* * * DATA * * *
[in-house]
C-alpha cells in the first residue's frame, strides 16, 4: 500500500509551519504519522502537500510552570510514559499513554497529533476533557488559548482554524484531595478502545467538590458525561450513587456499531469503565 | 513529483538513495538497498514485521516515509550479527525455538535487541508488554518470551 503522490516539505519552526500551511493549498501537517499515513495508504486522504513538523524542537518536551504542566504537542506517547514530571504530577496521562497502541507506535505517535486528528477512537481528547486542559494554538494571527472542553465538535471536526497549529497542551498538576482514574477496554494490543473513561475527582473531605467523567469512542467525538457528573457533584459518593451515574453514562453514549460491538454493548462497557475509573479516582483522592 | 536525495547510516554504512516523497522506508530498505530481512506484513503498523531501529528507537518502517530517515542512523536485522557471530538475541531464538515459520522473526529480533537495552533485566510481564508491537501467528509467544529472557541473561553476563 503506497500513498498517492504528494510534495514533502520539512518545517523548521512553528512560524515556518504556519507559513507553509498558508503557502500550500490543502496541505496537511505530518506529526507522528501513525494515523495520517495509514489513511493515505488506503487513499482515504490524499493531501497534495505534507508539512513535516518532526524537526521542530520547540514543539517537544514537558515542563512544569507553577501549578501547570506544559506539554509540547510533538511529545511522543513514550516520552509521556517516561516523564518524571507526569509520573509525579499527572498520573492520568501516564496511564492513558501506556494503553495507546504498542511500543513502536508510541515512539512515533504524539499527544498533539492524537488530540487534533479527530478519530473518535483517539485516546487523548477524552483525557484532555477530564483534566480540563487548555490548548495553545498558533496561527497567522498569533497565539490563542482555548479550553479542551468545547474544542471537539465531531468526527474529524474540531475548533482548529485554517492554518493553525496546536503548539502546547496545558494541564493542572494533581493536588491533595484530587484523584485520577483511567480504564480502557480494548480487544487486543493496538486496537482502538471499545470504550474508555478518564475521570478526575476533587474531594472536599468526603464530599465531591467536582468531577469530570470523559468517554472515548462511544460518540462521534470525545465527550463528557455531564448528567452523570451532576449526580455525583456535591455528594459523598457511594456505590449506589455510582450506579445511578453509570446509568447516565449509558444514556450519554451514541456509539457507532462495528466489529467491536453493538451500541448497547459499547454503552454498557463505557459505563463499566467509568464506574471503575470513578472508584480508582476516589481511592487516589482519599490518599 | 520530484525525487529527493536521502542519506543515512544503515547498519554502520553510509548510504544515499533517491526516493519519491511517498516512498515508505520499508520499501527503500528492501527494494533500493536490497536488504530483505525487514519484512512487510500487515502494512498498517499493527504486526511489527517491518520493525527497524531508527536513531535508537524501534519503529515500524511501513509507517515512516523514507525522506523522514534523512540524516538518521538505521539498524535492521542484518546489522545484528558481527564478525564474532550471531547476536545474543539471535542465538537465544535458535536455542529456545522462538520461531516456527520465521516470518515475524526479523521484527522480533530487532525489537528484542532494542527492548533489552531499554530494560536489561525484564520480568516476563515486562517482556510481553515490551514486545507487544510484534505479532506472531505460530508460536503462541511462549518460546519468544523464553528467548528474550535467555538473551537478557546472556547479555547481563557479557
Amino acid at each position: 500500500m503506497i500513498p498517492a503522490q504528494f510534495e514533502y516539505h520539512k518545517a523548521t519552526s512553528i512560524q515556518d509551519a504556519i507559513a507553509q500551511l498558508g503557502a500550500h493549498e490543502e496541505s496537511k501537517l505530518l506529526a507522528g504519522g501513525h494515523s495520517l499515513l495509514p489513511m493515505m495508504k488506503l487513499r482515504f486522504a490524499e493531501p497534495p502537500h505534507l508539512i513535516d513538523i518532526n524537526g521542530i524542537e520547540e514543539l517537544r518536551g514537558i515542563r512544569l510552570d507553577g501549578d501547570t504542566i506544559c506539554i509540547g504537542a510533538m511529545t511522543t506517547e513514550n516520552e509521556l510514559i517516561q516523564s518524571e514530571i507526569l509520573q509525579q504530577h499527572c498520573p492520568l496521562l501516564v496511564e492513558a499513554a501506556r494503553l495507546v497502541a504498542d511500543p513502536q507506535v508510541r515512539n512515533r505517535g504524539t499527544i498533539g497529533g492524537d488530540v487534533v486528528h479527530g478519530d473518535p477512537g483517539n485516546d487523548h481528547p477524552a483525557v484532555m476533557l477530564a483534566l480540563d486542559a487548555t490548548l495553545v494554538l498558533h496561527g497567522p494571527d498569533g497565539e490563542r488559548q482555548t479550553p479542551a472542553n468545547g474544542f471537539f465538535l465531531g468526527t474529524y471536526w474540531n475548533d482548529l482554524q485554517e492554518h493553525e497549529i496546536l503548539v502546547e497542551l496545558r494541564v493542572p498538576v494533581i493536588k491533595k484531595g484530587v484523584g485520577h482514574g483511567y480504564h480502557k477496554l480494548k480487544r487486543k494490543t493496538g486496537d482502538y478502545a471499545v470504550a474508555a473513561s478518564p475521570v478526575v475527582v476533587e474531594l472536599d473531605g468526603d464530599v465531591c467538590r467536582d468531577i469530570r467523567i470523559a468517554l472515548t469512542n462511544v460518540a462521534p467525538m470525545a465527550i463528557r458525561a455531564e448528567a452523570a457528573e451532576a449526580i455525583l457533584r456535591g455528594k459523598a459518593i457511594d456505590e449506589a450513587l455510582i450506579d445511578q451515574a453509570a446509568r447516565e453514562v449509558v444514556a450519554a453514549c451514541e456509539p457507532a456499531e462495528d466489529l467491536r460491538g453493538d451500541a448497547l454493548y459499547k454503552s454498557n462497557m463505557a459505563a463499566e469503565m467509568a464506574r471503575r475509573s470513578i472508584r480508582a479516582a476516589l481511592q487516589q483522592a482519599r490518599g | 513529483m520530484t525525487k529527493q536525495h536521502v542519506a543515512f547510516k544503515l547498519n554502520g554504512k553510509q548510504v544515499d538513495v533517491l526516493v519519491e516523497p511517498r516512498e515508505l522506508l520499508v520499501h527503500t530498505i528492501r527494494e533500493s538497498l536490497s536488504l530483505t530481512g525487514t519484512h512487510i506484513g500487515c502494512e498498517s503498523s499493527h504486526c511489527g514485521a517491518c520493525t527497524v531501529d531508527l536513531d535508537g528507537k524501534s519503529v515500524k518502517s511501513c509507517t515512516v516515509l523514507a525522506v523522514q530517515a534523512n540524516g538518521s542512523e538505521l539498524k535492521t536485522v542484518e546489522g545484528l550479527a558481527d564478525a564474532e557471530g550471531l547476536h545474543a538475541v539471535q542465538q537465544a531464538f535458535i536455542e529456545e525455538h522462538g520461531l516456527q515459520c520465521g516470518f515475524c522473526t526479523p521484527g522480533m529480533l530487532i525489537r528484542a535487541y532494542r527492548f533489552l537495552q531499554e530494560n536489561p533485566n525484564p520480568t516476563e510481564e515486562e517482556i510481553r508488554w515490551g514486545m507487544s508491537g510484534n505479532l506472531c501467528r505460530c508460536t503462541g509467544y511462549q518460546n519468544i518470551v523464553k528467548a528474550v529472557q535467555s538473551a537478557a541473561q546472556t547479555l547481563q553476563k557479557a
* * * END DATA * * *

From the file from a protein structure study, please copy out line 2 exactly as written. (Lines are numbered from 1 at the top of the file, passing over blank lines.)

C-alpha cells in the first residue's frame, strides 16, 4: 500500500509551519504519522502537500510552570510514559499513554497529533476533557488559548482554524484531595478502545467538590458525561450513587456499531469503565 | 513529483538513495538497498514485521516515509550479527525455538535487541508488554518470551 503522490516539505519552526500551511493549498501537517499515513495508504486522504513538523524542537518536551504542566504537542506517547514530571504530577496521562497502541507506535505517535486528528477512537481528547486542559494554538494571527472542553465538535471536526497549529497542551498538576482514574477496554494490543473513561475527582473531605467523567469512542467525538457528573457533584459518593451515574453514562453514549460491538454493548462497557475509573479516582483522592 | 536525495547510516554504512516523497522506508530498505530481512506484513503498523531501529528507537518502517530517515542512523536485522557471530538475541531464538515459520522473526529480533537495552533485566510481564508491537501467528509467544529472557541473561553476563 503506497500513498498517492504528494510534495514533502520539512518545517523548521512553528512560524515556518504556519507559513507553509498558508503557502500550500490543502496541505496537511505530518506529526507522528501513525494515523495520517495509514489513511493515505488506503487513499482515504490524499493531501497534495505534507508539512513535516518532526524537526521542530520547540514543539517537544514537558515542563512544569507553577501549578501547570506544559506539554509540547510533538511529545511522543513514550516520552509521556517516561516523564518524571507526569509520573509525579499527572498520573492520568501516564496511564492513558501506556494503553495507546504498542511500543513502536508510541515512539512515533504524539499527544498533539492524537488530540487534533479527530478519530473518535483517539485516546487523548477524552483525557484532555477530564483534566480540563487548555490548548495553545498558533496561527497567522498569533497565539490563542482555548479550553479542551468545547474544542471537539465531531468526527474529524474540531475548533482548529485554517492554518493553525496546536503548539502546547496545558494541564493542572494533581493536588491533595484530587484523584485520577483511567480504564480502557480494548480487544487486543493496538486496537482502538471499545470504550474508555478518564475521570478526575476533587474531594472536599468526603464530599465531591467536582468531577469530570470523559468517554472515548462511544460518540462521534470525545465527550463528557455531564448528567452523570451532576449526580455525583456535591455528594459523598457511594456505590449506589455510582450506579445511578453509570446509568447516565449509558444514556450519554451514541456509539457507532462495528466489529467491536453493538451500541448497547459499547454503552454498557463505557459505563463499566467509568464506574471503575470513578472508584480508582476516589481511592487516589482519599490518599 | 520530484525525487529527493536521502542519506543515512544503515547498519554502520553510509548510504544515499533517491526516493519519491511517498516512498515508505520499508520499501527503500528492501527494494533500493536490497536488504530483505525487514519484512512487510500487515502494512498498517499493527504486526511489527517491518520493525527497524531508527536513531535508537524501534519503529515500524511501513509507517515512516523514507525522506523522514534523512540524516538518521538505521539498524535492521542484518546489522545484528558481527564478525564474532550471531547476536545474543539471535542465538537465544535458535536455542529456545522462538520461531516456527520465521516470518515475524526479523521484527522480533530487532525489537528484542532494542527492548533489552531499554530494560536489561525484564520480568516476563515486562517482556510481553515490551514486545507487544510484534505479532506472531505460530508460536503462541511462549518460546519468544523464553528467548528474550535467555538473551537478557546472556547479555547481563557479557